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Right ventricular–pulmonary artery coupling in chronic thromboembolic pulmonary hypertension


Chronic thromboembolic pulmonary hypertension occurs in a proportion of patients with prior acute pulmonary embolism and is characterised by breathlessness, persistently raised pulmonary pressures and right heart failure. Surgical pulmonary endarterectomy (PEA) offers significant prognostic and symptomatic benefits for patients with proximal disease distribution. For those with inoperable disease, management options include balloon pulmonary angioplasty (BPA) and medical therapy. Current clinical practice relies on the evaluation of pulmonary haemodynamics to assess disease severity, timing of and response to treatment. However, pulmonary haemodynamics correlate poorly with patient symptoms, which are influenced by right ventricular tolerance of the increased afterload. How best to manage symptomatic patients with chronic thromboembolic pulmonary disease (CTEPD) in the absence of pulmonary hypertension is not resolved.

Right ventricular–pulmonary artery coupling (RV-PAC) describes the energy transfer within the whole cardiopulmonary unit. Thus, it can identify the earliest signs of decompensation even before pulmonary hypertension is overt. Invasive measurement of coupling using pressure volume loop technology is well established in research settings. The development of efficient and less invasive measurement methods has revived interest in coupling as a viable clinical tool. Significant improvement in RV-PAC has been demonstrated after both PEA and BPA. Further studies are required to understand its clinical utility and prognostic value, in particular, its potential to guide management in patients with CTEPD. Finally, given the reported differences in coupling between sexes in pulmonary arterial hypertension, further work is required to understand the applicability of proposed thresholds for decoupling in therapeutic decision making.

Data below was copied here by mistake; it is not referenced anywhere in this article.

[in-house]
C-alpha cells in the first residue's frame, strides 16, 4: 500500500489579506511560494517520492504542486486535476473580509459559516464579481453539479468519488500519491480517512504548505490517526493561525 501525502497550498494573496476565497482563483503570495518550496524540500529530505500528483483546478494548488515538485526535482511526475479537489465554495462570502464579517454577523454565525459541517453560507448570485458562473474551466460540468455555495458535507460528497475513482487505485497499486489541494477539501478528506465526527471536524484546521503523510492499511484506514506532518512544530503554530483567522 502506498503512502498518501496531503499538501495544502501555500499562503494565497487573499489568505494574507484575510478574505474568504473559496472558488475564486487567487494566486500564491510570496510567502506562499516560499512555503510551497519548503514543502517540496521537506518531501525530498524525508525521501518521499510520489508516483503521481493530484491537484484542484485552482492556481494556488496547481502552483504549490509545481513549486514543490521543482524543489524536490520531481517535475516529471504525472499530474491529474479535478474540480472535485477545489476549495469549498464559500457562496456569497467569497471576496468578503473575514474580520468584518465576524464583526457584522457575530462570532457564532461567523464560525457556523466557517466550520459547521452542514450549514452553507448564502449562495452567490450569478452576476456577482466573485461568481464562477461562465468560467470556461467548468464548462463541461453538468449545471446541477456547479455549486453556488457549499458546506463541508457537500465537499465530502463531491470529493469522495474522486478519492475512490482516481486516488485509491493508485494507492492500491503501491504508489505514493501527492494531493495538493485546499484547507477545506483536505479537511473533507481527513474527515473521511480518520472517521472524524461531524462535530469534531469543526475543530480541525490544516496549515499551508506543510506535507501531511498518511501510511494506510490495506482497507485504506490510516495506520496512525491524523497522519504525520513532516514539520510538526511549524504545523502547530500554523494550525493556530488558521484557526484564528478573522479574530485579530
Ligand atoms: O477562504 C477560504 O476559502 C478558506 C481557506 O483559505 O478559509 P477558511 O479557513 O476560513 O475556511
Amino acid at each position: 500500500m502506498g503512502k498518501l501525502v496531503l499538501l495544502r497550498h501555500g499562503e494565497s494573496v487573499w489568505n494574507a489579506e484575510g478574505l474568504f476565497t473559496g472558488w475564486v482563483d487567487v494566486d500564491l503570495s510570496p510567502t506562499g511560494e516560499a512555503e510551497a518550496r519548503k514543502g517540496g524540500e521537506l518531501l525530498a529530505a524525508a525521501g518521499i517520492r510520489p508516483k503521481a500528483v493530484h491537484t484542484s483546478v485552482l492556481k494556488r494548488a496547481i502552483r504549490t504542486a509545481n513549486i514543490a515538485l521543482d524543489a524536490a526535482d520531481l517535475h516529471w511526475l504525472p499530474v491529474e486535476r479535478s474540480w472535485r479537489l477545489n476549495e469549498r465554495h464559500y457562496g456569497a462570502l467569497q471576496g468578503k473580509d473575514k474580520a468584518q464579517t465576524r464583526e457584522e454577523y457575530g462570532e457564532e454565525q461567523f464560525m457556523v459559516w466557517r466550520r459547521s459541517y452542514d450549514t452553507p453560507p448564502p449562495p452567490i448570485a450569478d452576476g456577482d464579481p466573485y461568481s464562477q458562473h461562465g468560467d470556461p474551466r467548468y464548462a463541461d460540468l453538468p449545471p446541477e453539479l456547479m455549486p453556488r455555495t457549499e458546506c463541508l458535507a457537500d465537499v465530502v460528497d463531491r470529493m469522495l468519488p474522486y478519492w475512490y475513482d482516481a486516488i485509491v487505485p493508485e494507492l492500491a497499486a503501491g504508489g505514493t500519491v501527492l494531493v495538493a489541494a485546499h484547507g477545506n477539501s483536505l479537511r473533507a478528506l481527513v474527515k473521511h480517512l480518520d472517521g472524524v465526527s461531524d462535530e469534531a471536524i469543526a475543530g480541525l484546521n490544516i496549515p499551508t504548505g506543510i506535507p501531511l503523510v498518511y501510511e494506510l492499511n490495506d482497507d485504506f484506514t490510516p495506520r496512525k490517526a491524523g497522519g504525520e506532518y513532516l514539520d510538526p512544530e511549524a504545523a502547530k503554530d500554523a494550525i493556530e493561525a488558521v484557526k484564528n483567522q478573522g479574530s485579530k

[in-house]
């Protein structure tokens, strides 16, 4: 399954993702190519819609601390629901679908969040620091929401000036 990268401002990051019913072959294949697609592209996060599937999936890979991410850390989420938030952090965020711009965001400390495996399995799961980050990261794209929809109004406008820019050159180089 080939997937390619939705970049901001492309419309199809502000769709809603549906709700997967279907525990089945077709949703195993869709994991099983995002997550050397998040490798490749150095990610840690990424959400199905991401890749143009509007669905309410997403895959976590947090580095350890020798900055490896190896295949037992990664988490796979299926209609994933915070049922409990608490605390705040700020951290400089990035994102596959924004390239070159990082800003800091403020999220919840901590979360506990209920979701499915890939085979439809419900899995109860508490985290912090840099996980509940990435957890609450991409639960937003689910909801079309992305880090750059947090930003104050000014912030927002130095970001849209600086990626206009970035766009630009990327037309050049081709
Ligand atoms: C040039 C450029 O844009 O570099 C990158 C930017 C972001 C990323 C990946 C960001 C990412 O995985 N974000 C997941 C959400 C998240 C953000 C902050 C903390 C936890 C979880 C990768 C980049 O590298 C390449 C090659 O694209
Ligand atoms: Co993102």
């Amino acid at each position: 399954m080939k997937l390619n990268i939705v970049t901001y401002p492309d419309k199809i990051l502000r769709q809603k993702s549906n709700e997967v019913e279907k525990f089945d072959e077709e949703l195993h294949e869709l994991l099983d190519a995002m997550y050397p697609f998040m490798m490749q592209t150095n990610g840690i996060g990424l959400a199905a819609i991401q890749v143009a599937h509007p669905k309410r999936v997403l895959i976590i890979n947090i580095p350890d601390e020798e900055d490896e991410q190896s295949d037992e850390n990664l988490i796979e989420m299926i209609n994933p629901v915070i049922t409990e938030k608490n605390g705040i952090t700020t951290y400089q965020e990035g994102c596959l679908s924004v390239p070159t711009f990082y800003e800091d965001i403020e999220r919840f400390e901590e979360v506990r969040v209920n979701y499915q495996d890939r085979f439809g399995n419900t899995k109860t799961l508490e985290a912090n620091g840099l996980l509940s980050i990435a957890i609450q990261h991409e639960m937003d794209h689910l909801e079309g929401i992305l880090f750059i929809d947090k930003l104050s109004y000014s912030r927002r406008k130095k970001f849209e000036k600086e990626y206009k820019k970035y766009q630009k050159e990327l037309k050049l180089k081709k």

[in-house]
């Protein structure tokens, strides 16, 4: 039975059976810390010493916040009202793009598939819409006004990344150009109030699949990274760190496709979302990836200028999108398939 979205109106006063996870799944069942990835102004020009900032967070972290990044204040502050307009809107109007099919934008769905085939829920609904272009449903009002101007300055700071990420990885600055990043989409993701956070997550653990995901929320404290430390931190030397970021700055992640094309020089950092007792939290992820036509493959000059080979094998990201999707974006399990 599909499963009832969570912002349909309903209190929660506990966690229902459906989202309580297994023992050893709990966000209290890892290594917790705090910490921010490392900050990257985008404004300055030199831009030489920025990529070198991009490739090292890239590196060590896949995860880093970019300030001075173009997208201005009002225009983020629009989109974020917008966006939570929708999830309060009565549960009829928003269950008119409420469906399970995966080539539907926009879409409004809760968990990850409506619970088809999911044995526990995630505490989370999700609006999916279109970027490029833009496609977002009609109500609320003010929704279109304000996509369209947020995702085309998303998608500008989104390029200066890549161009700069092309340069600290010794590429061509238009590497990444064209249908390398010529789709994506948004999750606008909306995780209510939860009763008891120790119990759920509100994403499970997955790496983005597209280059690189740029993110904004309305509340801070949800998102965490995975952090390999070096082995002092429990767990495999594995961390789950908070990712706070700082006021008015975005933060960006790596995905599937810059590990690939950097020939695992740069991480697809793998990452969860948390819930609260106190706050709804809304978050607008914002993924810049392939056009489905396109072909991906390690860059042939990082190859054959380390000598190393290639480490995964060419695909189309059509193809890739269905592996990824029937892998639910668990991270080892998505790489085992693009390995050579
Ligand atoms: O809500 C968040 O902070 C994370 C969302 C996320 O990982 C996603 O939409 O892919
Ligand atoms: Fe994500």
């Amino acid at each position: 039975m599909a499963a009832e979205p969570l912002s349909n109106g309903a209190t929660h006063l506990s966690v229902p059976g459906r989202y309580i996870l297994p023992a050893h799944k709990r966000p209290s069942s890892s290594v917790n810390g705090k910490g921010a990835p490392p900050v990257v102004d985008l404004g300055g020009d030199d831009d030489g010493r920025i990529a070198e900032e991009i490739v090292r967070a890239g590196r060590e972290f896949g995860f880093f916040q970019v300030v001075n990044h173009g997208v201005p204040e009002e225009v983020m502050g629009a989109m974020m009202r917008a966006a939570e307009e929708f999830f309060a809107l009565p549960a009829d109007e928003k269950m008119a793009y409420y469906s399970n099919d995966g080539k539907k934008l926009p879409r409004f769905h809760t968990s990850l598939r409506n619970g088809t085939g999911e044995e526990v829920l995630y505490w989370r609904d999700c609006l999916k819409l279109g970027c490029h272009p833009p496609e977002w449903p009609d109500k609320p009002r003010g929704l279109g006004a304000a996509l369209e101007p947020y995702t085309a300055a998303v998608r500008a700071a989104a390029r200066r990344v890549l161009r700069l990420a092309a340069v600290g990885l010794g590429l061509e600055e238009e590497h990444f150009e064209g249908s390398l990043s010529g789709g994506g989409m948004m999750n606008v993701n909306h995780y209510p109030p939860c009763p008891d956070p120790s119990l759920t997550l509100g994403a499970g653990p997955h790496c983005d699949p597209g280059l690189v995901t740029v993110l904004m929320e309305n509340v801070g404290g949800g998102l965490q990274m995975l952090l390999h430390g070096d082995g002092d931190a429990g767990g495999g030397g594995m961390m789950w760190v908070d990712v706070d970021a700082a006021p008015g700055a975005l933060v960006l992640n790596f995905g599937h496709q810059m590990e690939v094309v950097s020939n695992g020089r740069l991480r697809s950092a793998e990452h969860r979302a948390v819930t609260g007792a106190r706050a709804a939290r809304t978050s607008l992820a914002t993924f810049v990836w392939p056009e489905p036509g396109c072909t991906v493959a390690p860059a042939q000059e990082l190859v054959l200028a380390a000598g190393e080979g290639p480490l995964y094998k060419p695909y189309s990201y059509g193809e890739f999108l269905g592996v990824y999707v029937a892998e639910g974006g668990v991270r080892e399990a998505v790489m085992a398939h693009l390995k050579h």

• Magnetic Resonance Imaging
  • echocardiography
  • cardiac catheterization
  • hypertension, pulmonary
  • pulmonary embolism

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